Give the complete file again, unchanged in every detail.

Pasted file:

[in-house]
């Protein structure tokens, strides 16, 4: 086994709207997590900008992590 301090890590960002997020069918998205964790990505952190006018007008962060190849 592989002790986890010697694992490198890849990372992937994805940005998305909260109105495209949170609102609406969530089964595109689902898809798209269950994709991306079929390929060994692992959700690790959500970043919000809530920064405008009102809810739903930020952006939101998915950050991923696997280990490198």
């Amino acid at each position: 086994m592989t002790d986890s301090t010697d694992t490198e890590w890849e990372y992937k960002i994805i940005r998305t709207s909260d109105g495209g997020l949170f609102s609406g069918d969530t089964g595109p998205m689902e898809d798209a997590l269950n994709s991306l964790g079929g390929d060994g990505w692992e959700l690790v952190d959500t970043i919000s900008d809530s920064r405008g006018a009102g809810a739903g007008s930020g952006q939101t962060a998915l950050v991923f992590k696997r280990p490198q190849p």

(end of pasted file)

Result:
[in-house]
């Protein structure tokens, strides 16, 4: 086994709207997590900008992590 301090890590960002997020069918998205964790990505952190006018007008962060190849 592989002790986890010697694992490198890849990372992937994805940005998305909260109105495209949170609102609406969530089964595109689902898809798209269950994709991306079929390929060994692992959700690790959500970043919000809530920064405008009102809810739903930020952006939101998915950050991923696997280990490198």
């Amino acid at each position: 086994m592989t002790d986890s301090t010697d694992t490198e890590w890849e990372y992937k960002i994805i940005r998305t709207s909260d109105g495209g997020l949170f609102s609406g069918d969530t089964g595109p998205m689902e898809d798209a997590l269950n994709s991306l964790g079929g390929d060994g990505w692992e959700l690790v952190d959500t970043i919000s900008d809530s920064r405008g006018a009102g809810a739903g007008s930020g952006q939101t962060a998915l950050v991923f992590k696997r280990p490198q190849p």